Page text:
By: Mishita Jethi
Advancement in the digital age has dramatically transformed how attorneys engage with their clients. Most law firms, attorneys, and clients today rely exclusively on emails and other social and digital media to communicate information about their cases and about their practice areas. As technology becomes more complex and intertwined with legal representations, law firms and attorneys must take steps to ensure that they comply with the rules of professional conduct and ethics in a manner that includes the latest developments in technology.
The flip side of this equation is that clients also need to be increasingly aware of what should or should not be posted on digital platforms as far as legal transactions are concerned. It has been held that a lawyer or his agent may contact an unrepresented person through social networking site and request to access their personal information. However, it is impermissible to use any form of deceit or misrepresentation to access such information belonging to an unrepresented person.1 Similarly, a client may be advised by their attorney to turn their social media settings to certain visibility, so long as the attorney does not violate the rules of professional conduct.2 This is particularly relevant in terms of preservation or spoiling of evidence.
Clients should be particularly careful about accidently divulging any legal strategy, defense, allegations over social media or even in a private chat to a third party. Courts have held that voluntarily posting or discussing attorney-client privileged communication over social media or even private chat with third party results in waiving the attorney-client privilege.3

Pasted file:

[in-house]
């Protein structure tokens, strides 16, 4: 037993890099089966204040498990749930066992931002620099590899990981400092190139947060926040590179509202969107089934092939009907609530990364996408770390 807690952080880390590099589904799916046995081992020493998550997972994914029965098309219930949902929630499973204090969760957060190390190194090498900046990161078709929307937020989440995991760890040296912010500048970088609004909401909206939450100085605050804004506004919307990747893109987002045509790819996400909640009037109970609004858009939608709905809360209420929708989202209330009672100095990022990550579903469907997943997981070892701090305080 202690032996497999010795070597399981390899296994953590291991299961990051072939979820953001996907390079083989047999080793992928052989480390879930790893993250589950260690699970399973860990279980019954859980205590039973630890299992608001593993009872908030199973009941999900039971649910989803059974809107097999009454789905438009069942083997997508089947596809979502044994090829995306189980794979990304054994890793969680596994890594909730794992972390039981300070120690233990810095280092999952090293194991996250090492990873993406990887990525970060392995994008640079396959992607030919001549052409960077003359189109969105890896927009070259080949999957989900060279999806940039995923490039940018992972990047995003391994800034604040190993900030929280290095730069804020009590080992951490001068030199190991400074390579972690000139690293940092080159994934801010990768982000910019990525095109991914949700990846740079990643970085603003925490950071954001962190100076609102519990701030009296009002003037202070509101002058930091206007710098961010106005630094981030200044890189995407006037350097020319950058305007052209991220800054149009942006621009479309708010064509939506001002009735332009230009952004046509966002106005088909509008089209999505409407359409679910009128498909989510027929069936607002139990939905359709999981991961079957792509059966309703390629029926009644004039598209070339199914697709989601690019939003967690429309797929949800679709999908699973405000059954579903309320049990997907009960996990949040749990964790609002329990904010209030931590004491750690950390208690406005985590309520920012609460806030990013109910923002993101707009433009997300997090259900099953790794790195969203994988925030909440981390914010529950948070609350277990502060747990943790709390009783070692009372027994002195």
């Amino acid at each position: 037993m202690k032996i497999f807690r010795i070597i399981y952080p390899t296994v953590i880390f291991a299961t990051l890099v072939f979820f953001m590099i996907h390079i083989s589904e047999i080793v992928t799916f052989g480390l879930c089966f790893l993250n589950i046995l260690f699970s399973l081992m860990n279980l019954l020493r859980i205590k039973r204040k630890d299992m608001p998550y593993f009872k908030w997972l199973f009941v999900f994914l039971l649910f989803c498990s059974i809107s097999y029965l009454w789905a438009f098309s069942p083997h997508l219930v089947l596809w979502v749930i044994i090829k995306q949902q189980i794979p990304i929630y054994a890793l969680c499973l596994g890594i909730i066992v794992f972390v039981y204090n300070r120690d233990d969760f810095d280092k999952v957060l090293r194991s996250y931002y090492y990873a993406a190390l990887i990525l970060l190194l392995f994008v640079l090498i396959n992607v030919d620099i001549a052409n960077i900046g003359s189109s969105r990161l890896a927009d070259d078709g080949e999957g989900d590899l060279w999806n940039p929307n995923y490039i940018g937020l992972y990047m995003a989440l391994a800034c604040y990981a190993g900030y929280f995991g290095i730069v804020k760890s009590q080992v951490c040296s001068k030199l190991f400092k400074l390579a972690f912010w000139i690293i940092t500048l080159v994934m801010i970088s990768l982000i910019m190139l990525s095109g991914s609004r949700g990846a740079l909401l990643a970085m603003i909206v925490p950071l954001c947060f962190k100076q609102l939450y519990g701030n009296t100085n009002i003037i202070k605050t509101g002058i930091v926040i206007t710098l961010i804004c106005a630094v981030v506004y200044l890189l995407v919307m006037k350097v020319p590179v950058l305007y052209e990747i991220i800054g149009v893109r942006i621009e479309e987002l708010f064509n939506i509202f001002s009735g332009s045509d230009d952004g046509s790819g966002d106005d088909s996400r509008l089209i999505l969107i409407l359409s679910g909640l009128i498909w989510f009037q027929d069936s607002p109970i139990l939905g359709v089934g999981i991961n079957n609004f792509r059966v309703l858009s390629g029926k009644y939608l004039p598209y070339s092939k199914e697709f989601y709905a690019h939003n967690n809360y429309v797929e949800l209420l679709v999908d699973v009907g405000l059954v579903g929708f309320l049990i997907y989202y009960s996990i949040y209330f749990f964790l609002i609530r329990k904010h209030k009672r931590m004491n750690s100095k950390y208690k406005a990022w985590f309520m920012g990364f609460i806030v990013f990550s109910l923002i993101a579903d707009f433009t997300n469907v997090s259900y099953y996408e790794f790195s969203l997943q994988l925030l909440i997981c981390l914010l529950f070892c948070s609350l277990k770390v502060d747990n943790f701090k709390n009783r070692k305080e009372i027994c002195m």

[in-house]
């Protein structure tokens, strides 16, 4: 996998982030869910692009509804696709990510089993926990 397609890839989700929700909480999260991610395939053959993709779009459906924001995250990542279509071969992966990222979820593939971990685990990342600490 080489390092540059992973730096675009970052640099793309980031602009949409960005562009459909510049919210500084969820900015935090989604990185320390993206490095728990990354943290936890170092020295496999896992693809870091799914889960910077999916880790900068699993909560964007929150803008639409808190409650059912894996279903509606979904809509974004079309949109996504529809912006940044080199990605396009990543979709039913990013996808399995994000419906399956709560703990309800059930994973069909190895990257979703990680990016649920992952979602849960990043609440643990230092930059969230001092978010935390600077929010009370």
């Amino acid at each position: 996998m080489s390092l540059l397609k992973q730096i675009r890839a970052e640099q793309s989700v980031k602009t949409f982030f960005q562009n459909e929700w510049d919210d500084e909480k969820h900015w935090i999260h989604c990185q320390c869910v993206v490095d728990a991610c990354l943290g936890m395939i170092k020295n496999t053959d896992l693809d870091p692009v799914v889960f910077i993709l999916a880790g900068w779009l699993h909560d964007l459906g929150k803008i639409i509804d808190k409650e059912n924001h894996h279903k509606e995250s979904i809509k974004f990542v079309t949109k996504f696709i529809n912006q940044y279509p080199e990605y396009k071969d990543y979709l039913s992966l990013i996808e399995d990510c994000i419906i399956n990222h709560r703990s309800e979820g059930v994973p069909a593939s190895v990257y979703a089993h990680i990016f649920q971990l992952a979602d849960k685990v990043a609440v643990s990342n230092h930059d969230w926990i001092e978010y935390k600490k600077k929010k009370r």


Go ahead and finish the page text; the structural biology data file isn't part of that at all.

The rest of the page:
Clients should also be aware that courts have started equating virtual presence to physical presence in certain matters. For example, for a subpoena served on Twitter, the court held that that there may be “no reasonable expectation of privacy as to [the] Twitter Account”.4 This is also in-line with a recent case in India, where as Judge allowed summons to be sent through WhatsApp when it became almost impossible to locate a valid physical address for the other party.5 Another court held that if a person’s Facebook privacy settings are set on “Friends”, Government may access the posts through cooperating witnesses who are ‘Friends’ without violating the Fourth Amendment, because there is no expectation that the fiends would keep the profile information private.6
As digital platforms and social media have increasingly become an extension of one’s physical presence, it is imperative that attorneys and clients take adequate steps to preserve and protect confidential information and be mindful of the information posted on social media accounts.
1 NY City Bar Opinion 2010-2 (2010)
2 See N.Y.C.L.A, Op 745 (2013)
3 Lenz v. Universal Music Corp., 2010 WL 4286329 (N.D. Cal. Oct. 22, 2010)
4 People v. Harries, 36 MIsc. 3d 613 (N.Y. Crim. Ct. Apr. 20, 2012)
6 United States v. Meregildo, 883 F. Supp. 2d 523, 526 (S.D.N.Y 2012)